We’d made it through the machine-gun fire and had almost got to the German positions, when a terrible thing happened that nearly put an end to my fighting days. All of a sudden the earth seemed to open and belch forth a great mass of flame. There was a deafening noise and the whole thing went up in the air, a huge mass of earth and stone. We were all thrown violently to the ground and debris began to rain down on us. Luckily only soft earth fell on me, but the Lance-Corporal, one of my best Section Commanders, was killed by a brick. It struck him square on the head as he lay at my side. A few more seconds and we would have gone up with the mine.[3]

Witherow’s 8th Royal Irish at Kruisstraat was separated by another battalion from the 14th Royal Irish Rifles attacking at Spanbroekmolen. Stokes recorded that a group of three mines at Kruisstraat went off two seconds after the Spanbroekmolen mine (i.e. 22 seconds after the Peckham mine). [4]  References in the text of They Called It Passchendaele indicate that Lyn MacDonald appeared unaware that Witherow’s battalion was far closer to the mines at Kruisstraat than to that at Spanbroekmolen.[5] A footnote in the book to Witherow’s account compounds the error:

Many of the Irishmen, both Southerners and Northerners, who were killed by the fall-out from the Spanbroekmolen mine lie where they fell in tiny Lone Tree cemetery, just down the hill from the Spanbroekmolen mine crater.[6]

Men of the 8th Royal Irish were indeed buried in Lone Tree Cemetery, even though they were killed some distance to the south, and it is quite possible that Witherow’s Lance-Corporal was buried there. No men from Northern Ireland, that is from the 36th (Ulster) Division, were killed by the Spanbroekmolen mine, the closest attackers being a third of a mile to the north.  Unless further eyewitness accounts come to light, there is no evidence that more than one British soldier was killed by the debris falling at Kruisstraat, and none that any were killed at Spanbroekmolen.

1024px-Lone_Tree_Crater_2009

The Spanbroekmolen crater, known today as the Lone Tree crater or Pool of Peace. (Wikimedia Commons)


References:

[1] War Diary, 14th Battalion, Royal Irish Rifles, TNA WO95/2511.

[2] Maj. R. S. G. Stokes RE Visits Diary, 7-8/8/1917, TNA WO158/137.

[3] Lyn MacDonald, They Called It Passchendaele, (London 1978), pp. 46-7; the informant may be identified as Thomas Hastings Witherow (1890-1989). MacDonald does not give details of the source for the account but it may be a typescript memoir of which a copy is held in the Liddle Collection, University of Leeds https://library.leeds.ac.uk/special-collections-explore/30002/witherow_t_h.

[4] Maj. R. S. G. Stokes RE op. cit.

[5] MacDonald, op. cit., pp. 39-40, 46-7.

[6] MacDonald, op. cit., p. 47.


Underground WarfareBuy a signed copy of Underground Warfare 1914-1918 at a reduced price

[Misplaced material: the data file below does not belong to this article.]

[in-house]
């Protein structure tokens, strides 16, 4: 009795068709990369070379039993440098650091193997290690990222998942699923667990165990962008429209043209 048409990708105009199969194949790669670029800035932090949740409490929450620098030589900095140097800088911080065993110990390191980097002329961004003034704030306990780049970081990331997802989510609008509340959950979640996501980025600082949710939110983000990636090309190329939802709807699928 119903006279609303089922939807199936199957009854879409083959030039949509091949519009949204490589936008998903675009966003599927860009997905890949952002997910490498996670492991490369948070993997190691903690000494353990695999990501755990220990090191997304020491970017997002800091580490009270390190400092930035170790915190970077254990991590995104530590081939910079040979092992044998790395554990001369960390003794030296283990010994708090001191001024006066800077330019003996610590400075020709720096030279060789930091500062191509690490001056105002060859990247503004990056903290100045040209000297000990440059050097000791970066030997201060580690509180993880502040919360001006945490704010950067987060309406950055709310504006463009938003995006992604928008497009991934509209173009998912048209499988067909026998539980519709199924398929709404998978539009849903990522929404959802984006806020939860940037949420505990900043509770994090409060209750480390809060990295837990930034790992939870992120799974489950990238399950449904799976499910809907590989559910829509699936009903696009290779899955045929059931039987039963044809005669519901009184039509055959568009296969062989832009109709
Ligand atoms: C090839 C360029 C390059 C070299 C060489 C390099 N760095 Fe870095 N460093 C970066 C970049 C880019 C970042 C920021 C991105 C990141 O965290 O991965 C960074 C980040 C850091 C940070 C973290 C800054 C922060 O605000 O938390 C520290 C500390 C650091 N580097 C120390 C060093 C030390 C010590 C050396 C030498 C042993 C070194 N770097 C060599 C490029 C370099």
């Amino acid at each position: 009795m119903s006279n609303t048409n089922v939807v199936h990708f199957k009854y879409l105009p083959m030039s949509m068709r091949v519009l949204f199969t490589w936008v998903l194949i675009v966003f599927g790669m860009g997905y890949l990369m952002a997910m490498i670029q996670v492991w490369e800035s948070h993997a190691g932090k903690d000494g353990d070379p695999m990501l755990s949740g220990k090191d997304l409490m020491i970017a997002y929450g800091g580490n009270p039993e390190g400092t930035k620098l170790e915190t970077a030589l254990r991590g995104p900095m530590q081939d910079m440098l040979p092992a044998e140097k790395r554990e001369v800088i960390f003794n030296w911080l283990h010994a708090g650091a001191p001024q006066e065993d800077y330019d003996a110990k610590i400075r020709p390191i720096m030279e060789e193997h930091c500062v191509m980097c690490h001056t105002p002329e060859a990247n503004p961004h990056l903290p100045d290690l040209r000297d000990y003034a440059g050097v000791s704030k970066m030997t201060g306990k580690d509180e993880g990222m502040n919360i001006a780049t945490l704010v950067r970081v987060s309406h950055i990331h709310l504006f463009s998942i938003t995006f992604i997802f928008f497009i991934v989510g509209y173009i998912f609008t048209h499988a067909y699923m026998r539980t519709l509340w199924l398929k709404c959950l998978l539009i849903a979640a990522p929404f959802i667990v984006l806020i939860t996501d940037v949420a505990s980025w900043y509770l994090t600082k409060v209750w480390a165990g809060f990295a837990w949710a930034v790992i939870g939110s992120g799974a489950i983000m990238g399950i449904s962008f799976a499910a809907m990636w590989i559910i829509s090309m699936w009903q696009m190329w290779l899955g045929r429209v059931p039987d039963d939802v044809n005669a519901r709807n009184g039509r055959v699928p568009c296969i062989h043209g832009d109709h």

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Myths of Messines: The Lost Mines of Messines


Myths of Messines: The ‘Lost Mines’

How was it that in 1955 a massive mine charge detonated in a Belgian field? When nineteen mines were detonated along a six mile front at the opening of the Battle of Messines on 7 June 1917, six more huge explosive charges totalling over 80 tons were left to lie dormant and forgotten deep beneath the battlefield. For decades, until the records in the British archives were examined, the number of ‘lost’ mines and their location remained unknown.[1]

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Troops on the rim of one of the Messines mine craters, probably Peckham, shortly after the battle. (Imperial War Museum Q 2325)

Abandoned: the Birdcage Mines

The charge that went off was in fact one of four, planted close together on the far southern flank of the attack front. Laid with great effort by miners of 171st Tunnelling Company, they were at the end of two 700 feet long tunnels beneath a German salient known as the Birdcage which jutted towards the British lines. The charges of 20,000, 26,000, 32,000 and 34,000lbs, laid at between 65 and 80 feet depth, were designed to utterly destroy the Birdcage. Laid in the spring of 1916, they were intended for an the attack on the Messines Ridge originally projected to take place in June.  But this attack, already scaled back after the German assault at Verdun, was postponed when the decision was taken in July to continue the Somme attack. The Battle of Messines was not to take place for another year.

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The cluster of four Birdcage mines on a British plan. The German trenches are red, British galleries green, British front line black, over a modern aerial photograph. To the north are the Factory Farm and Trench 122 mines which were fired in the battle. (WO153/909 The National Archives /GoogleEarth)

When the new attack was ordered for June 1917, the four mines were not required but were kept in readiness. The 3rd Canadian Tunnelling Company had taken over the mines from 171st, and Lieutenant B C Hall was immediately ordered to inspect the Birdcage galleries to ascertain whether the mines could be blown in case of counterattack.  Exhausted after the successful detonation of two mines nearby, he found the shaft damaged but was able to climb to the bottom. He found the detonator leads to be intact but, looking down the gallery, he could see that the timber props had all splintered in the middle, giving it the appearance of an hourglass or letter ‘X’. He was just able to squeeze through by crawling along the lower portion of the X, recalling that:

The going was very slow, extremely hard work and it was stiflingly hot.